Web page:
Anyone who has read Anna Karenina knows the famous line: all happy families are alike; unhappy families are all unhappy in their own way.
For birds, this is not true. Family conflict in birds is generalizable.
There are three main categories for family conflict in birds (and all animals, really): sexual conflict, parent-offspring conflict, and sibling competition. All of them derive from the same basic principle: selection favors those who reproduce their genes most in the next generation. In a family—which, for simplicity’s sake, we’ll call a male bird, a female bird, and their genetic offspring; I’ll talk about some variations on this at the end—many members share some of their genes with each other, but not all. Chicks share half of their genes with Mom and half with Dad; Mom and Dad share no genes. (Unless they’re inbred, which is a whole different topic…)
You might expect, from this, that Mom and Dad are likely to come into conflict, and you’re right. Sexual conflict over parental care happens because Mom and Dad get their fitness benefit as long as the chicks survive, regardless of how much work they personally do; so both Mom and Dad would really prefer if the other parent did all the caring for the chicks (which takes time and energy and can be dangerous) while Mom/Dad relaxes, or maybe has even more chicks with someone else. This can result in a sort of parenting-as-a-game-of-chicken phenomenon, where each parent tries to do the absolute minimum that they can without killing the chicks, in the hopes of goading the other parent into compensating and providing more parental care.
Parent-offspring conflict happens because each parent shares just half of their genes with each chick. That means that while Junior’s highest priority is his own well-being, his parents’ highest priority is the cumulative well-being of all of their chicks—including chicks that they might potentially have in the future! If you have ever seen fledgling birds begging for food from a parent who ignores them, you’ve seen parent-offspring conflict. Fledglings do best when their parents continue to feed them for a long time. In many species, however, parents can have multiple broods per season, so parents want to stop feeding their fledglings early so that they can start that second brood.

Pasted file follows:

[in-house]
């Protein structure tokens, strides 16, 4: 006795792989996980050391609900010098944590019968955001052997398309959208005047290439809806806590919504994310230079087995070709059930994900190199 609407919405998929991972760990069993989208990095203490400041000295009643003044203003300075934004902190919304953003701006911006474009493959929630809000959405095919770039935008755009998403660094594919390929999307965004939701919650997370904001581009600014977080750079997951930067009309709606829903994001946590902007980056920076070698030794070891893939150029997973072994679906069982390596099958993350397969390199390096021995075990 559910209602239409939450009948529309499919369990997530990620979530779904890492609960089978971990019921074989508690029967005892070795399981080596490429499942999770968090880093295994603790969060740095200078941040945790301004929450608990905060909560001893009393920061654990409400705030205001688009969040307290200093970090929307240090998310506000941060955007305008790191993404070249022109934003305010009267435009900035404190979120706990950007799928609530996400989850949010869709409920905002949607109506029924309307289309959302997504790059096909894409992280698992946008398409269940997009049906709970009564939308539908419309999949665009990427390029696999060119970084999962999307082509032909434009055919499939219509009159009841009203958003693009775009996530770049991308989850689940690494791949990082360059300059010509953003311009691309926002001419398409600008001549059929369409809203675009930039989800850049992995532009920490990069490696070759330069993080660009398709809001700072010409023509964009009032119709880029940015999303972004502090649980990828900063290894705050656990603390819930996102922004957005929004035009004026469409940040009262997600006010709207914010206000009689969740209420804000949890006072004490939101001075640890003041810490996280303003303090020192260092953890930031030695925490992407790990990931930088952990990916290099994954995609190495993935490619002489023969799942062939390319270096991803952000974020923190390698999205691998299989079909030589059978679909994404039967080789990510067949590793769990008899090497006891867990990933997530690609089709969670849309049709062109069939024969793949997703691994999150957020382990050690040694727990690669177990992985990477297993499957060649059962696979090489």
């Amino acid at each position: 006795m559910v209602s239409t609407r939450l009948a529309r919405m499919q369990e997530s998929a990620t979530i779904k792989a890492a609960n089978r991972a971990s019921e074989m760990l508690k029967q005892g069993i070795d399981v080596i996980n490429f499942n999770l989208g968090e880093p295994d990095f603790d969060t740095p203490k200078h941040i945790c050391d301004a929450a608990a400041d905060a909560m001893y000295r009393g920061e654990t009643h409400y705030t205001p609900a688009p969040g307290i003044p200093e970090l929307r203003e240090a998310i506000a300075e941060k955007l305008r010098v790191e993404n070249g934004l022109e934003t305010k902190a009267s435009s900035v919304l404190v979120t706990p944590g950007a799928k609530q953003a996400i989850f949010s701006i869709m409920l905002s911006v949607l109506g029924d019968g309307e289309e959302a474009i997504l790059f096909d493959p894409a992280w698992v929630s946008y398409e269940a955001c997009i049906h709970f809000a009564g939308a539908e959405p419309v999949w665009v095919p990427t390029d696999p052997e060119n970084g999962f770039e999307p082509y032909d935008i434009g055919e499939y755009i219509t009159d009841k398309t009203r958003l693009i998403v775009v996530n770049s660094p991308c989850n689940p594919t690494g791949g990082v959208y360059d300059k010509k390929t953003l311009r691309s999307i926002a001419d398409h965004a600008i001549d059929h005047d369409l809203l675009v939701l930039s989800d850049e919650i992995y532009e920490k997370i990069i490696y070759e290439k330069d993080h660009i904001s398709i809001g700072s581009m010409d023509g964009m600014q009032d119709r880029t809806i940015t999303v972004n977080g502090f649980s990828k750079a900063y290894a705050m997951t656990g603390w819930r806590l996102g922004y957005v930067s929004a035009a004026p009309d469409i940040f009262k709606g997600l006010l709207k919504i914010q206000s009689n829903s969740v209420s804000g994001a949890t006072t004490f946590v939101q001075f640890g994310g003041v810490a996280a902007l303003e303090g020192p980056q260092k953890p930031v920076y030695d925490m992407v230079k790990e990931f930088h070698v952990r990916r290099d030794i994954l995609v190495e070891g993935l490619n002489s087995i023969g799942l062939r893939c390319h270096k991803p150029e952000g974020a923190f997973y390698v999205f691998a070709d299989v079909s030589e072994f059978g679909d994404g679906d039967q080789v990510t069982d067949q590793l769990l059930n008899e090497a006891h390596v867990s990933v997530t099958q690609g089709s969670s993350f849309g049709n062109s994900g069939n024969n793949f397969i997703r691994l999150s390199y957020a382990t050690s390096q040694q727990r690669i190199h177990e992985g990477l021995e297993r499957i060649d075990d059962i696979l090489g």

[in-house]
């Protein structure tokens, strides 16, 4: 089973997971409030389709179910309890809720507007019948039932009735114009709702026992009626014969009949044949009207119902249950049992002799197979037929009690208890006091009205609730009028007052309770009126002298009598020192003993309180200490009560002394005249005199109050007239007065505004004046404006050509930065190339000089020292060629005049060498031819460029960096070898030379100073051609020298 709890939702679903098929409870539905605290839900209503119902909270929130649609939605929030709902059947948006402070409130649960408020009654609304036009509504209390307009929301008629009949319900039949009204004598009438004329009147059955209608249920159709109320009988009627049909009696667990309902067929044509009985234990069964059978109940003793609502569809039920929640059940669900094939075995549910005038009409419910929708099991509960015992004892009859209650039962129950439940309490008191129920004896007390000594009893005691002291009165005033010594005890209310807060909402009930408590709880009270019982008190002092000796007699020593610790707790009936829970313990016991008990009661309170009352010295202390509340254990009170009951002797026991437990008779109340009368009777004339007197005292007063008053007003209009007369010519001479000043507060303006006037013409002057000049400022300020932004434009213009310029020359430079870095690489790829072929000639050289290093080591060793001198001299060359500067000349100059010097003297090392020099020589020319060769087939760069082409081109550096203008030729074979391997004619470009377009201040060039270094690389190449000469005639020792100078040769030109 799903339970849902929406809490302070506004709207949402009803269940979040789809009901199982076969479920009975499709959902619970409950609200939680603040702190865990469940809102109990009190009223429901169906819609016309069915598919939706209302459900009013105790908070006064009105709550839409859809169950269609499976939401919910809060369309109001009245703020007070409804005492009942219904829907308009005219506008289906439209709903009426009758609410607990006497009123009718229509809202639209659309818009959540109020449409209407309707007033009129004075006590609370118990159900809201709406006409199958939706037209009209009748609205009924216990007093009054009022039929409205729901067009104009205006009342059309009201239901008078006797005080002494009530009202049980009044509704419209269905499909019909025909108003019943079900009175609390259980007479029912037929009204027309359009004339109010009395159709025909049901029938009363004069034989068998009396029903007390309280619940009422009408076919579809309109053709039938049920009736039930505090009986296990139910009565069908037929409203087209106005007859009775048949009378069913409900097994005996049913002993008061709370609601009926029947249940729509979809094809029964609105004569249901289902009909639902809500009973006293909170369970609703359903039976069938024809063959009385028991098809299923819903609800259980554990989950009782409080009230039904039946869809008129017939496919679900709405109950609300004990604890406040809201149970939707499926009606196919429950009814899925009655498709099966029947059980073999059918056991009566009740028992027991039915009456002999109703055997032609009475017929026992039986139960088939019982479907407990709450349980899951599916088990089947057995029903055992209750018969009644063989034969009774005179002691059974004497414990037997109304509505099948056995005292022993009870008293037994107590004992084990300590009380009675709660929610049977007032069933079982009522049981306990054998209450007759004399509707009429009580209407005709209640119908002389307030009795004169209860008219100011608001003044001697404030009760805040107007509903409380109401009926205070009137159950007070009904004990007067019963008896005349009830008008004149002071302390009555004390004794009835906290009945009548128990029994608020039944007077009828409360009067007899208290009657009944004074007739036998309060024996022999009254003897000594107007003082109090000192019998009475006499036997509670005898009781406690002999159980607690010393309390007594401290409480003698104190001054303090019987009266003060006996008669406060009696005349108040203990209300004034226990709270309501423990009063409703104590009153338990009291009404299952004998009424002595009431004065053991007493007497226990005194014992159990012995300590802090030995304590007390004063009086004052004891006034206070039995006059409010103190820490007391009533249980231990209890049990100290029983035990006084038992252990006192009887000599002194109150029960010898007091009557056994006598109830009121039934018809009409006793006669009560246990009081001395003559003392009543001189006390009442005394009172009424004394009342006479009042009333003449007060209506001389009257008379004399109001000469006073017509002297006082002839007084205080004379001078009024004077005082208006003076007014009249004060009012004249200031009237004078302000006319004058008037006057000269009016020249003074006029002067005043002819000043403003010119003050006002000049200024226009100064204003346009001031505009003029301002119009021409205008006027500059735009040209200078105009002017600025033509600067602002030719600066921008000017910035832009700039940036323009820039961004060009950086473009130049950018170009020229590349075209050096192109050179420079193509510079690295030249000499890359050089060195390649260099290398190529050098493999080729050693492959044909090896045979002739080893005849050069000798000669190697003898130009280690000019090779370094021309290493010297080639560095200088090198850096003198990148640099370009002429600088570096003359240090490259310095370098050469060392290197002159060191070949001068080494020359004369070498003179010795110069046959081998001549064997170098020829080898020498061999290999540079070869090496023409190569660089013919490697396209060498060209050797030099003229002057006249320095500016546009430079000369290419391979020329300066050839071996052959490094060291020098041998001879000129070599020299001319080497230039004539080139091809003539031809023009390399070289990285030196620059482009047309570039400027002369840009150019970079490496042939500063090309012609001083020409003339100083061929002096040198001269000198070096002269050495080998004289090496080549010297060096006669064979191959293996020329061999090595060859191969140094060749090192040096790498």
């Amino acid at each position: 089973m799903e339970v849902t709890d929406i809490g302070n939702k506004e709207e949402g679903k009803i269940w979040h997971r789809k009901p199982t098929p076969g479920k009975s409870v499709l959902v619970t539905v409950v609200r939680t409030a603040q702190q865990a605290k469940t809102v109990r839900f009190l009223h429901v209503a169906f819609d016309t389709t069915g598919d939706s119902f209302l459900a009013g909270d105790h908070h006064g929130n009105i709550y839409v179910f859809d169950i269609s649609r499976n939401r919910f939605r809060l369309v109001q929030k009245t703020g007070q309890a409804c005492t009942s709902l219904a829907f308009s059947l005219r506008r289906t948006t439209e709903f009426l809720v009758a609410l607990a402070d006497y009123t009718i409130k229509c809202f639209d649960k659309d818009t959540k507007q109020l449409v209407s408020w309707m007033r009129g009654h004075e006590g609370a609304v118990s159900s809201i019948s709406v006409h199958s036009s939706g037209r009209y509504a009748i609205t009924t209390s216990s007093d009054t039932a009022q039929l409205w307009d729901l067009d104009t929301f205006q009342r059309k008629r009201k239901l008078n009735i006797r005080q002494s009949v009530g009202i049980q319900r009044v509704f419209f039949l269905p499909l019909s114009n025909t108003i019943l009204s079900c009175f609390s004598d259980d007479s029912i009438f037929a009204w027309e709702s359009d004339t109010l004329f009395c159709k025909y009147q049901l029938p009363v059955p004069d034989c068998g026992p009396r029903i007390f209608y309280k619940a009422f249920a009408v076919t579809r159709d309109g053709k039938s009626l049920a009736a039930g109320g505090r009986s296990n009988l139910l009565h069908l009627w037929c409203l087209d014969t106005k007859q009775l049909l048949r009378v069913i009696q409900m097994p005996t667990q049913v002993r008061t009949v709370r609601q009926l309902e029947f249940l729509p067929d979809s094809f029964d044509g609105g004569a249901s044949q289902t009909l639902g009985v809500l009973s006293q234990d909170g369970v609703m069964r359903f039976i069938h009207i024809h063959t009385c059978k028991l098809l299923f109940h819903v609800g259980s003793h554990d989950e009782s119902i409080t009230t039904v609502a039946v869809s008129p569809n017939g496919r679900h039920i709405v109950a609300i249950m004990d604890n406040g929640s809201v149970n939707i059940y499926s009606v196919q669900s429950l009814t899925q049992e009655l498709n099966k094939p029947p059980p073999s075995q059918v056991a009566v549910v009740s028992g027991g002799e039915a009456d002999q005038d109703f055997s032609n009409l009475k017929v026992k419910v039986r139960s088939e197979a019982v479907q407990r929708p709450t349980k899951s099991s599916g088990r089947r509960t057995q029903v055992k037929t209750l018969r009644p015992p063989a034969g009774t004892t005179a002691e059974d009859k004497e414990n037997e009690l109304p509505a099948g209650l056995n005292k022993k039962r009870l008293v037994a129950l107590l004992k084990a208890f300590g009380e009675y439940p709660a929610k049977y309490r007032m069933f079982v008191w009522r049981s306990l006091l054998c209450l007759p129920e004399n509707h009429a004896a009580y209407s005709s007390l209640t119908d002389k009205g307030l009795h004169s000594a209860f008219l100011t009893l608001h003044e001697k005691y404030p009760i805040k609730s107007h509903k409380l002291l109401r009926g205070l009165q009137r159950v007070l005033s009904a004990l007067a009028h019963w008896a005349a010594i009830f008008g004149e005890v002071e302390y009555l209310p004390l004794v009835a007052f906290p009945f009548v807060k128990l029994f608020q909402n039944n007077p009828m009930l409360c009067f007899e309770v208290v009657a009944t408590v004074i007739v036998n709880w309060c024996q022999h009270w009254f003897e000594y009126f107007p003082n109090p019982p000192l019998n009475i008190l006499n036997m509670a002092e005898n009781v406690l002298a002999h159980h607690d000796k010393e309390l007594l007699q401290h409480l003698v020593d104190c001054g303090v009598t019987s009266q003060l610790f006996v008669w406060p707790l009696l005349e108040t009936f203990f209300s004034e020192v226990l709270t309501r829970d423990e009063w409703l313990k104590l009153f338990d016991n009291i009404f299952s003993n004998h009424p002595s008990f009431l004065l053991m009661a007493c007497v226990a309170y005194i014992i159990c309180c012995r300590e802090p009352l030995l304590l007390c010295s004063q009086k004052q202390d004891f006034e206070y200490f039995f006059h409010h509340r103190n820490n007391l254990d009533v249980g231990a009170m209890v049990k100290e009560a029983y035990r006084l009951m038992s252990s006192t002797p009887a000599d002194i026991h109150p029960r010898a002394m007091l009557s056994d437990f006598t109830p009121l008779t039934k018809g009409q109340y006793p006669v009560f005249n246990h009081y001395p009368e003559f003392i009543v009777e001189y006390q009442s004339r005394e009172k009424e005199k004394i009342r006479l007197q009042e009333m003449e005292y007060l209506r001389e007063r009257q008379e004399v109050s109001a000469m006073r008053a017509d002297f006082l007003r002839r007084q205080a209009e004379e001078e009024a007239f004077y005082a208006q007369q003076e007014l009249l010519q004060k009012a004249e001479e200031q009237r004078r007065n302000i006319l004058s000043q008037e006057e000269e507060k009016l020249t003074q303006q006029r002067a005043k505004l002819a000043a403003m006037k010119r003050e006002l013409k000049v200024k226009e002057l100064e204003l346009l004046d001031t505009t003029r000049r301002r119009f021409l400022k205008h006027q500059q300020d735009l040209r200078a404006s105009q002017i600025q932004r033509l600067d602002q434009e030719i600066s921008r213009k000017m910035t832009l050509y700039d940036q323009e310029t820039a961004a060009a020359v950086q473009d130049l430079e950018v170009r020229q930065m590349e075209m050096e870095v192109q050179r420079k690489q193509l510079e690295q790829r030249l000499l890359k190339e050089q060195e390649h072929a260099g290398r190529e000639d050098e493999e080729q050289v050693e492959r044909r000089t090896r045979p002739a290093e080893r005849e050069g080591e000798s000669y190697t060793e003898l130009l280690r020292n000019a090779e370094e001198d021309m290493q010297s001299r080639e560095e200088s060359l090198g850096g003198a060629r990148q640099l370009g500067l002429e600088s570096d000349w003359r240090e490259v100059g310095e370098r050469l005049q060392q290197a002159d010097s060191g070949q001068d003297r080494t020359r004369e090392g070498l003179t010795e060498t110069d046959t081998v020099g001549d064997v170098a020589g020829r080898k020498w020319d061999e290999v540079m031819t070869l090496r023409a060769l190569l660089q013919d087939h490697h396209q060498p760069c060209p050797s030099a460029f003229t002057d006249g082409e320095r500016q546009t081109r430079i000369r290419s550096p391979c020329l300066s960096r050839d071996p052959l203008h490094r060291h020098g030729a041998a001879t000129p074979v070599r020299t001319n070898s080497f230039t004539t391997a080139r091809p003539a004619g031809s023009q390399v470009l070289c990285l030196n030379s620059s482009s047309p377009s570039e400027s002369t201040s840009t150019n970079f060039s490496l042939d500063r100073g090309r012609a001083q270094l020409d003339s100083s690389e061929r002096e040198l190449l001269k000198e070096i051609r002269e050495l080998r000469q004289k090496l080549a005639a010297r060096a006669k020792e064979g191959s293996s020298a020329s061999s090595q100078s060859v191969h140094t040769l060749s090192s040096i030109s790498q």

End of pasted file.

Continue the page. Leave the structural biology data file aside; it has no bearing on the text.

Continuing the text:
You can do math with this, if you’re so inclined: say an additional week of parental care increases each fledgling’s survival chances from 60% to 70%. Starting the second brood a week earlier, however, increases that brood’s chances of survival from 33% to 50%. For parents with four fledglings, and a potential second brood of three chicks, what should they do?
Solution: If the parents care for the fledglings for an additional week, they will end the season with (0.7 * 4)+(0.33 * 3) = 3.8 chicks. If they don’t, they will end the season with (0.6 * 4)+(0.5 * 3) = 3.9 chicks. So, ceasing to care for the fledglings early is better for the parents, even though it’s worse for the fledglings.
———OKAY, THE MATH IS GONE————Sibling-sibling competition arises because siblings share, on average, just one-half of their genes with each other. So it is definitely in Sister’s best interest to promote her own well-being at the expense of Brother’s well-being, and vice versa. And since siblings generally share the same limited resources—their parents’ care—they end up competing with each other. And this is just the beginning. Birds often cheat on their mates, so Dad may not share any genes with Junior. Some birds breed cooperatively, laying their eggs all in the same nest and not knowing which chicks are theirs. Some birds are polygynous, meaning that one male raises chicks with several females; a few birds are even polyandrous, meaning one female raises chicks with several males. One bird, the wonderful crazy Dunnock, can be monogamous (1 male + 1 female), polygynous, polyandrous, or polygynandrous (lots of males + lots of females all breeding with each other). All this makes things very complicated—which is good for us behavioral ecologists who get to study it!